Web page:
With another writer or perhaps even with Lernet-Holenia in a different mood this would all make quite a nice little historical thriller. Here it’s obvious that M. de Bouganville’s quest is hopeless. Leonardo insists that the picture is based on a composite of various women and there’s no reason at all not to believe him. No reason except love, which is its own reason.

Mona Lisa (the book) becomes a short comic meditation on love and art and how both can make us lose ourselves in something better than we would otherwise be. It’s a lovely little tale. Funny, fast moving, and to return to where I started this piece, utterly charming.

Other reviews

There are loads and I’m sure I’ve missed a fair few of them. The ones I had noted were from Jacqui’s Wine Journal here, which includes a nice picture of one of the illustrations; from His Futile Preoccupations here; and from 1st Reading’s blog here. Please feel free to let me know of others in the comments.

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Filed under Austro-Hungarian Literature, German Literature, Lernet-Holenia, Alexander, Novellas, Pushkin Press

The mucus shimmered as the sun rose higher.

The Mad and the Bad, by Jean-Patrick Manchette and translated by Donald Nicholson-Smith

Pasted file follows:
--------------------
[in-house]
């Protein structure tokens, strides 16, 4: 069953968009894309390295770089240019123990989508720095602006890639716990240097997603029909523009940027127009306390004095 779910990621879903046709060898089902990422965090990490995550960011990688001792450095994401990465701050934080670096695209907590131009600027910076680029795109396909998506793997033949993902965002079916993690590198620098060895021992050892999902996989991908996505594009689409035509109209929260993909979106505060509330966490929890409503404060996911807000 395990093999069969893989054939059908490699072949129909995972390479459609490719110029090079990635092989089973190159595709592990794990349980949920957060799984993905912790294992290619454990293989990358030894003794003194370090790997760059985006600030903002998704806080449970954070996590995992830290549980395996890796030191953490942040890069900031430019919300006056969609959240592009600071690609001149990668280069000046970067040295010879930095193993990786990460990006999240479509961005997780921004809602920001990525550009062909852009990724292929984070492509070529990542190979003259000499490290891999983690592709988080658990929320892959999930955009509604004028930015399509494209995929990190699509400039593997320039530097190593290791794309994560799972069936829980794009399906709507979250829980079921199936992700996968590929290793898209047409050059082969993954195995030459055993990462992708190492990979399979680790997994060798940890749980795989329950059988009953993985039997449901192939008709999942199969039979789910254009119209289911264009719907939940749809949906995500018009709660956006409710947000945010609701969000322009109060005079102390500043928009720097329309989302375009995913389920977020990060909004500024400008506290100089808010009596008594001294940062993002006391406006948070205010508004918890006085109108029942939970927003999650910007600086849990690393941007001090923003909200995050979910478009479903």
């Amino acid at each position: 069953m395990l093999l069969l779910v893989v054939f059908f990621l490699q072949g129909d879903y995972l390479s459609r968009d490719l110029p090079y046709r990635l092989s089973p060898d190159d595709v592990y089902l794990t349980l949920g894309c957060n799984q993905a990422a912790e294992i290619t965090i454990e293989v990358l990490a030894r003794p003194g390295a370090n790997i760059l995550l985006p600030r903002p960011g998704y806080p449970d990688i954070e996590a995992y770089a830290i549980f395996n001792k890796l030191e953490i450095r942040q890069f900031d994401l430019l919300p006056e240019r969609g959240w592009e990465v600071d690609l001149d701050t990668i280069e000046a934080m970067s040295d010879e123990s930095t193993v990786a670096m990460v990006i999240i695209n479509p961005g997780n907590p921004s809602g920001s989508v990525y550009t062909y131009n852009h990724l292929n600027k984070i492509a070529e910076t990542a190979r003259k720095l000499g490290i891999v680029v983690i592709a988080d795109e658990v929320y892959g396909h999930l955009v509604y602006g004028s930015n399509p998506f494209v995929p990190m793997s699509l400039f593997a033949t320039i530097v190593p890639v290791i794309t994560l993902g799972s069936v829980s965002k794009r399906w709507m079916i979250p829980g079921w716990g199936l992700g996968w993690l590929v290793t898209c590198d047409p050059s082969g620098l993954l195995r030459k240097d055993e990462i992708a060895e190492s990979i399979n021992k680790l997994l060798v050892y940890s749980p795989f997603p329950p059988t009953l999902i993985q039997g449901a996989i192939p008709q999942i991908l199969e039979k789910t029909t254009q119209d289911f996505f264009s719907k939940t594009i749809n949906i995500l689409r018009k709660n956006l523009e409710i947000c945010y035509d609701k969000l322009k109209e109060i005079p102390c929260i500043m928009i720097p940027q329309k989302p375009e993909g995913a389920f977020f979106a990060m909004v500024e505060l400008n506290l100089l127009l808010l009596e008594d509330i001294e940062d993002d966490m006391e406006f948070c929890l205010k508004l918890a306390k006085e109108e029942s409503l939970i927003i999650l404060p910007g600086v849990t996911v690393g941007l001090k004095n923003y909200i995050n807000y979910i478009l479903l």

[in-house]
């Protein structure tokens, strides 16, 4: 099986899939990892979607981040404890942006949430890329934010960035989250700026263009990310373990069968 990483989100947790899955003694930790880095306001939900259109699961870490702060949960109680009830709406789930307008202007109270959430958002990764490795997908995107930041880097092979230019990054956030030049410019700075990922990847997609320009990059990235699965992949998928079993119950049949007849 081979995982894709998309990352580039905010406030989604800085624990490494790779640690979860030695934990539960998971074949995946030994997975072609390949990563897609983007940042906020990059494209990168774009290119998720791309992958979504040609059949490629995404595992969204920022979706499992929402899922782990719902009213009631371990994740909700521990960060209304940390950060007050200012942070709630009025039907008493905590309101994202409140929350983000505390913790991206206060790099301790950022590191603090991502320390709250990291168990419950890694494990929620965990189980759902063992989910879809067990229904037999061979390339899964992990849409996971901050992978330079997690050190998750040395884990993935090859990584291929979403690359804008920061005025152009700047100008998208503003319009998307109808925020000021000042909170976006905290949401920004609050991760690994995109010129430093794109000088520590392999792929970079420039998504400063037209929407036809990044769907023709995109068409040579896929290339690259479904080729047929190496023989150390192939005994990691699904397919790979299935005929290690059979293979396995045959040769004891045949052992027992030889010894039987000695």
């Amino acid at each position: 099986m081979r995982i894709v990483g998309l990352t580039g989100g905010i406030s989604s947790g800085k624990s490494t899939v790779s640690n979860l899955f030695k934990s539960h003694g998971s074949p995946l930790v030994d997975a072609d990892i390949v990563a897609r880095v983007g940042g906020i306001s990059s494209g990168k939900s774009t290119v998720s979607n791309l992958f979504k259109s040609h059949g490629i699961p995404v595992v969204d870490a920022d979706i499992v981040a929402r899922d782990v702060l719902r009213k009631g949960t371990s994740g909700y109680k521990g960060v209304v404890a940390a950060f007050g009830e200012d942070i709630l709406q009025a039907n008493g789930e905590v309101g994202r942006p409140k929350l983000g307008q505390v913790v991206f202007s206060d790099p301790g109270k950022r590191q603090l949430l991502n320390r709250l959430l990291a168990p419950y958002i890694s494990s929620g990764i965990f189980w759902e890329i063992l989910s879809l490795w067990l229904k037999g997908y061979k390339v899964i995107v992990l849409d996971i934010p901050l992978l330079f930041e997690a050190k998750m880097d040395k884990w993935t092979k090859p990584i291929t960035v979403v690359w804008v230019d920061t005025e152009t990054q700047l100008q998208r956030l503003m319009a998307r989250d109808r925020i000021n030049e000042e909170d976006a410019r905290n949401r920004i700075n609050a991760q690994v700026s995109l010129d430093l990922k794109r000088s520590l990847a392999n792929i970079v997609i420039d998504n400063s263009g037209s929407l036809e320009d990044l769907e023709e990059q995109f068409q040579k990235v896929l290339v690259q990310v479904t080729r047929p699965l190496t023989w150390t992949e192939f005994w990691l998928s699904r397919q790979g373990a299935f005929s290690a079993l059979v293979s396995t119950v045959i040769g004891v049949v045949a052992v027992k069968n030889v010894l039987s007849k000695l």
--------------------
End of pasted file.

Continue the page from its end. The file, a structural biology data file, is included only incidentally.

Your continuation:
The Mad and the Bad is my fourth Manchette. I’ve now read every one that I’m aware of having been translated into English so it’s fair to say I’m a bit of a fan.

Michel Hartog is a cold and arrogant businessman whose “smile resembled the coin slot of a parking meter.” As the novel opens he’s visiting a private psychiatric hospital where he’s hiring newly-discharged inmate Julie Ballanger as a nanny for his nephew Peter. Ballanger’s spent five years inside which makes her an interesting choice.

By all accounts Hartog is something of a small-scale philanthropist employing those who might otherwise struggle to find work. As his driver notes:

The cook is epileptic. The gardener has only one arm, pretty handy for using the shears. His private secretary is blind. His valet suffers from locomotive ataxia – no wonder his meals arrive cold!